Chokehold: Vocalist Chris Logan on the Making of the ‘Prison of Hope’ Album

Photo: Michael Müller

One of my favorite hardcore albums to come out of the early '90s was and is Chokehold's Prison of Hope. Released in 1993 by Conquer the World Records, the album followed the band's split 7" with fellow Cannuck hardcore outfit, Crisis of Faith. I first came across Chokehold via that split through my friend, Taj Reynolds, a kid I went to high school with. He was up on all of the Canadian and Midwestern punk stuff at the time, while most of the rest of my hardcore-centered friends focused on our local NYHC scene, and what was going on in California

With '90s Hardcore Week coming to a close, I wanted to end the inaugural run with a quick piece on Prison of Hope since it reminds me so much of that era in my life. I reached out Chokehold singer Chris Logan to chat about the making of the album.

Tell me about the writing/prep for Prison of Hope. Did you write the material specifically for the album? 

Writing and prep would be sort of be an overstatement. We just kept making songs all the time. Our thing was we were friends having a great time making punk rock. Every single weekend we would jam in Matt and Jeff’s basement for hours on end, only taking breaks to watch hockey night in Canada. After like 3 hours of just jamming, we would have some parts and record them on a tape recorder and go watch a movie upstairs. It was just fun and loose.

Did you guys take everything very seriously, in the sense that is was going to be a proper studio album statement?

I think it’s fairly obvious by the looseness of the recording is that record that it’s just who we were and how we did things. I think we all would have liked it to sound better production wise but the way it came out was pretty much us.

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Let's just get into the actual recording sessions for Prison of Hope. Who did you work with and what was it like working together? Also, since you say things went very loose when the material was being written, did that vibe follow you into the studio, or did things get pressure-filled?

Studio options were pretty limited around town at that time. If I remember correctly I think Sandy (guitar) was doing a coop at the studio we ended up at. The record was the only record we did with a “regular joe." I think we scared the shit out of him as he probably hadn’t heard anything quite so heavy or terrible [laughs].

He was out of his element and was probably relieved when it was over. I just remember is was a super duper pro studio and the guy smoked more than he breathed. It was a strange marriage for sure.

Not sure if this changed at all the more you've recorded over the years, but what were the vocal sessions like for Prison of Hope? Is that something that gave you a ton of anxiety before you tracked? Did you blow your voice out? Maybe you had some kind of preparation in that regard?

No anxiety at all for that session. I’m sure I blew my voice out. I’ve never ever learned how to do that properly to this day. I can go two shows tops without blowing it.

I was also like 19 or 20 at that point and didn’t give a fuck about blowing any voice. I just powered through and tried to make it as crazy as possible. These days the anxiety would be front and center.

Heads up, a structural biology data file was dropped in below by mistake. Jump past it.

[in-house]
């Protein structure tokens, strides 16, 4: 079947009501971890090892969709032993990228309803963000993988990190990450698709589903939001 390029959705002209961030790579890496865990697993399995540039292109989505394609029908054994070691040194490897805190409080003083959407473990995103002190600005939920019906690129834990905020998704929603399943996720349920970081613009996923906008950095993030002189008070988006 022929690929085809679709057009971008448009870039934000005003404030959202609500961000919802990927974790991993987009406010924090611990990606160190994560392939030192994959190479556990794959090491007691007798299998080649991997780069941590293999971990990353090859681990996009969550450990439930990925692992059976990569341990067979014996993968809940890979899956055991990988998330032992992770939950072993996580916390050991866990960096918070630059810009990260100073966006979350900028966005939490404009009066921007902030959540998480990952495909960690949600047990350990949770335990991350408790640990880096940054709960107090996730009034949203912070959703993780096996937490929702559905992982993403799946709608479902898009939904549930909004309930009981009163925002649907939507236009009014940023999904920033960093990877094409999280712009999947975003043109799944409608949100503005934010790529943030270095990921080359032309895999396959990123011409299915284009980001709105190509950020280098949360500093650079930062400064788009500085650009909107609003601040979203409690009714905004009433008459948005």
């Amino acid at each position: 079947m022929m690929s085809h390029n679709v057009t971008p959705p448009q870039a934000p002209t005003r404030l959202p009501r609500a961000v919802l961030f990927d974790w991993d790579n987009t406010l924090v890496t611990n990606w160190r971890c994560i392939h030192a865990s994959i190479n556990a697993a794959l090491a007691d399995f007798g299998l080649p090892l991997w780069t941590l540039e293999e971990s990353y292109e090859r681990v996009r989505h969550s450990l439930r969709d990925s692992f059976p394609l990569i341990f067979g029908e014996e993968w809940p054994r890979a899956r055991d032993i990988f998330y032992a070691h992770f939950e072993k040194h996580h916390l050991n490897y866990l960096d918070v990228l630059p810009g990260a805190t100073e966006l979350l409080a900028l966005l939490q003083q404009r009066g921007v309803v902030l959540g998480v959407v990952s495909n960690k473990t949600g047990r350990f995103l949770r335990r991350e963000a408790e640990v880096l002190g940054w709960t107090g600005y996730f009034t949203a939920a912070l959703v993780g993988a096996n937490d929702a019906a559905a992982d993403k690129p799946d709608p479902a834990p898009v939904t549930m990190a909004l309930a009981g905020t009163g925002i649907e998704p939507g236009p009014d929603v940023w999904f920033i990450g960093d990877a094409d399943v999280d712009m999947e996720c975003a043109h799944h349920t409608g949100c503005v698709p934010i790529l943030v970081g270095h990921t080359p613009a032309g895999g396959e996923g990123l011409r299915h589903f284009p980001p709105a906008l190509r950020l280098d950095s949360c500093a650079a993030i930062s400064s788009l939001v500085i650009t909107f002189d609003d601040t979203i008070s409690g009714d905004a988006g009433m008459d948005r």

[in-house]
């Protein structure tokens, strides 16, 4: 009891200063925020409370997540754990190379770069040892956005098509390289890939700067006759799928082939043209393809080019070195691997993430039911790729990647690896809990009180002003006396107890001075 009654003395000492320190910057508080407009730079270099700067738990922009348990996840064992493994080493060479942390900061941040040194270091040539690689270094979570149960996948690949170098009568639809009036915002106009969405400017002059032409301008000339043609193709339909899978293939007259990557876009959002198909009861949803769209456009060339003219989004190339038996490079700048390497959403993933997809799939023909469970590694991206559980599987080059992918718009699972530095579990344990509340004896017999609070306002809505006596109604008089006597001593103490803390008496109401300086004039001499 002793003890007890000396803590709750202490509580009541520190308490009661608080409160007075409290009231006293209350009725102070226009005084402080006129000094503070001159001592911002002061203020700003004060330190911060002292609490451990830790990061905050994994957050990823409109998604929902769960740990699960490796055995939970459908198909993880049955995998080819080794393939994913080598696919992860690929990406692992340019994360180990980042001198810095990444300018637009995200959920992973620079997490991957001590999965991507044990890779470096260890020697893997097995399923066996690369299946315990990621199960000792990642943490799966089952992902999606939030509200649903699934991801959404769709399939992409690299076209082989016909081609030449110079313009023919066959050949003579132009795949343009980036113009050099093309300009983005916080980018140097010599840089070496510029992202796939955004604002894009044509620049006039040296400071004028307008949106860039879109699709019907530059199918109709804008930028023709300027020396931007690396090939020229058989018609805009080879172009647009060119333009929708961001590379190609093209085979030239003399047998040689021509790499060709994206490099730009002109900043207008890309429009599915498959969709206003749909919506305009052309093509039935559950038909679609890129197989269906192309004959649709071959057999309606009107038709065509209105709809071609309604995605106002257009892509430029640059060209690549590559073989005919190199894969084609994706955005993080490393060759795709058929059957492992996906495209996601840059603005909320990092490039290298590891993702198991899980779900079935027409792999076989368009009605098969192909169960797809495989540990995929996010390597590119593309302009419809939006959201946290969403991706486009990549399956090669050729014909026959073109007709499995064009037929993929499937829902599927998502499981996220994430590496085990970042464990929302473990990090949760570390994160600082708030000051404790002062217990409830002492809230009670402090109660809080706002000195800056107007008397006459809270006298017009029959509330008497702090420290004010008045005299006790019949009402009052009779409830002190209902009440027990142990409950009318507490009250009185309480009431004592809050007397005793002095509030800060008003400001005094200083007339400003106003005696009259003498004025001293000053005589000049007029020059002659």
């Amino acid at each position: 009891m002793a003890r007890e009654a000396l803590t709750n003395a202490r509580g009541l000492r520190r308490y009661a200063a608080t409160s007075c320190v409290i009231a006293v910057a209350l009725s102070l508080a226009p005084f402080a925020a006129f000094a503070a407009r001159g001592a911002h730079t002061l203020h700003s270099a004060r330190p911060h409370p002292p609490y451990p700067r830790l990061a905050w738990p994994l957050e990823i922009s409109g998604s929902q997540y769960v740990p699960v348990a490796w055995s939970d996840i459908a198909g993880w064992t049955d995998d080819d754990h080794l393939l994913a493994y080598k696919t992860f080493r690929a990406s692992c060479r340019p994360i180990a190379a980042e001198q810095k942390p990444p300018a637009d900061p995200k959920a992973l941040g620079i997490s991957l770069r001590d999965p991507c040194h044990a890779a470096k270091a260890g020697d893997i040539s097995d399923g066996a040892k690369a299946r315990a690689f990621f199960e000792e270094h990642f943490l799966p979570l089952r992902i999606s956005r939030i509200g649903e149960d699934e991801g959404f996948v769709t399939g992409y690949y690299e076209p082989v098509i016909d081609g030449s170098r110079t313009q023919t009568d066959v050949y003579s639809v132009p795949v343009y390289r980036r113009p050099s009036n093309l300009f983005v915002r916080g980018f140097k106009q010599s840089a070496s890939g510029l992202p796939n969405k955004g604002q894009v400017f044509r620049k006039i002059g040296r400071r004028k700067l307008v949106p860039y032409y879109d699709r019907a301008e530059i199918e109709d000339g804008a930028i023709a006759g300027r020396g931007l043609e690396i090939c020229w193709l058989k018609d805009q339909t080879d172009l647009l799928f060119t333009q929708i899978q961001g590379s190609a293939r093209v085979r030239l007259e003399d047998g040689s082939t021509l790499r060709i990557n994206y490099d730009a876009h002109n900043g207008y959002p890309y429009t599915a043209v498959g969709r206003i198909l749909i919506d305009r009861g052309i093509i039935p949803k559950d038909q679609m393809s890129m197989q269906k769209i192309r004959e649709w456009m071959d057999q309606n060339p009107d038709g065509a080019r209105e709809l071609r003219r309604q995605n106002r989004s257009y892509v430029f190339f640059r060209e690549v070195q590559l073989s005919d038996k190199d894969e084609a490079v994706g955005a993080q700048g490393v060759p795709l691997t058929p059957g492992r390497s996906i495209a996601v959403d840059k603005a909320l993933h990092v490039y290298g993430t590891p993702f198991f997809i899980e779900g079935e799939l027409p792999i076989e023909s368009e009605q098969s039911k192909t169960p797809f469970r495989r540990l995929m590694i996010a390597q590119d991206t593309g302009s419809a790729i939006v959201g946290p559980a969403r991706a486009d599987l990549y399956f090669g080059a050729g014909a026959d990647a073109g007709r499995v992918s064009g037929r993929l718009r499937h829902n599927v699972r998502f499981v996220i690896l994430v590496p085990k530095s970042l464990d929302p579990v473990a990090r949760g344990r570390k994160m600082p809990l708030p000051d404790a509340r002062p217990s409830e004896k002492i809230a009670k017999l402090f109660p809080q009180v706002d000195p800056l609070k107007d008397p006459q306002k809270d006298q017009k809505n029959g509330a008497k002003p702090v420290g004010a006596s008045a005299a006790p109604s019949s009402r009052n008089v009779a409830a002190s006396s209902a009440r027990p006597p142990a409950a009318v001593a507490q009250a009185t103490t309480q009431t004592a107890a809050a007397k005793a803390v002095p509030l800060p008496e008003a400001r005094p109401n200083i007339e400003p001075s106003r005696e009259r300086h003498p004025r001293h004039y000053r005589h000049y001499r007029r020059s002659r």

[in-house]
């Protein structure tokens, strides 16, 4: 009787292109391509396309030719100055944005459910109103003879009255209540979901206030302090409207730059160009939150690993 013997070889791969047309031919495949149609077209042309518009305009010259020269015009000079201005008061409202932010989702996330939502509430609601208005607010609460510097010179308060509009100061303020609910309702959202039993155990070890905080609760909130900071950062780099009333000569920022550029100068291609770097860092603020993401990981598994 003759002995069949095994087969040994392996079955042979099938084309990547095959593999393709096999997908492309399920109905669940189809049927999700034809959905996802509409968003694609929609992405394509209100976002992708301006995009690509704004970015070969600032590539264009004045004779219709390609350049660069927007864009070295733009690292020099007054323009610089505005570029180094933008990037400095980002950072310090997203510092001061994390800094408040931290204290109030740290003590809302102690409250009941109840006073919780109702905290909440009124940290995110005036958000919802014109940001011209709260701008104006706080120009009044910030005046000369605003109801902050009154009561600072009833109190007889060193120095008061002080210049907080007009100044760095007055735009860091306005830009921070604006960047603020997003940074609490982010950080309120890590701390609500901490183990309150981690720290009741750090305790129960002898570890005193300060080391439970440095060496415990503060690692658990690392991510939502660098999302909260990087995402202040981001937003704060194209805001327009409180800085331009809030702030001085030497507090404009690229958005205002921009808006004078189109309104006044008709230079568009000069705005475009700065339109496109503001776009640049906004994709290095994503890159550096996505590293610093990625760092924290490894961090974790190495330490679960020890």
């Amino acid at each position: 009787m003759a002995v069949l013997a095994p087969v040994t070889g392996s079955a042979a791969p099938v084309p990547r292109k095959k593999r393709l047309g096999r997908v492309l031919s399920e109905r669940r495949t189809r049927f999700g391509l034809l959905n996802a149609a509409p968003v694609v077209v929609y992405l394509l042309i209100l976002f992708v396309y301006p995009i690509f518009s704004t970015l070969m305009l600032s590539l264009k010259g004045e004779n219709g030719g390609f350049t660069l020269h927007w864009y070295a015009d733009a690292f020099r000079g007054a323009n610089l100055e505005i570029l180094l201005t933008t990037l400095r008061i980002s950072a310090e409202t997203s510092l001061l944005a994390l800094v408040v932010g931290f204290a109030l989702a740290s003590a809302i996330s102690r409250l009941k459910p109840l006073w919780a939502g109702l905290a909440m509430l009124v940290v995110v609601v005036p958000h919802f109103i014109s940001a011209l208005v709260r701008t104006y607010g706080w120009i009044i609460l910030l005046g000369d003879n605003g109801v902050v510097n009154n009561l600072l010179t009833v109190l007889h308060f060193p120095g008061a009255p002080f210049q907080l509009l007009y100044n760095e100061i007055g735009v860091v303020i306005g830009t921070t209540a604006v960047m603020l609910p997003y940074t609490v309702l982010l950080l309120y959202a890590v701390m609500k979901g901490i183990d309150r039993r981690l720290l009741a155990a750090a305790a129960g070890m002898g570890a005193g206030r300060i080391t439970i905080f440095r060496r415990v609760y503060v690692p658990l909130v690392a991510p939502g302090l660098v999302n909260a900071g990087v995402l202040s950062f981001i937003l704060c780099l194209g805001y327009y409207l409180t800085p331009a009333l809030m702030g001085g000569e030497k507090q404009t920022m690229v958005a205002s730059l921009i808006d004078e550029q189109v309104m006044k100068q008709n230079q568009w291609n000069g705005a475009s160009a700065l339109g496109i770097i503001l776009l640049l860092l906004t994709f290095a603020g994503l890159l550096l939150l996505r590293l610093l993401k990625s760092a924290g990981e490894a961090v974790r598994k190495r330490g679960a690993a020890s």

From a lyrical standpoint, what are some of the songs you're most proud of on that album? My favorite lyrics show up in the song "Deaf to Reason," since they're so raw and blunt.

I think the song "Depopulation" was a fairly wild song and still makes me think especially what is happening today with the Pandemic. I don’t really subscribe to any of the current conspiracy theories about it other than it is completely possible for something like this to have started in a lab and gotten out not on purpose. But it just goes to show you that there are things being worked on in labs all over the world that are far scarier than Covid. Why?

I also think the song "Deception" was fairly powerful and still relevant — about advertising tactics. It’s funny to look back on some of the lyrics because we don’t play much if any of those songs live. If we ever do play again it would be fun to play a couple of these.

What do you remember the reaction being like once the record came out? Were people positive? Did the label do a good job of getting it out there?

I mean for us the response was great. We would have been happy with anything but ya I think it took a little bit and it caught on. We were in the van every single weekend driving to Philly, Boston, Buffalo, Syracuse, NJ, NY, basically if it was between 1 and 10 hours away, we would do it. We toured a bunch as well and just tried to form as many relationships as possible so we could trade shows.

For all the talk about Conquer the World Records and the owner Mike [Warden], he really did a great job and got that record out there everywhere. He was a hustler and worked really hard to get records out. He didn’t exactly come from the best life and I’m thankful for what he did and I’ll just leave it there [laughs].

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Which song from the record would be your favorite and why?

[Laughs] Oh man. This will be embarrassing but "More Than Ever" is my favorite. Only because it was the funnest song to make and play live at the time. That was the first song we wrote that basically set us on the sound of that record. And playing it live was always war [laughs].


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Tagged: 90s hardcore week, chokehold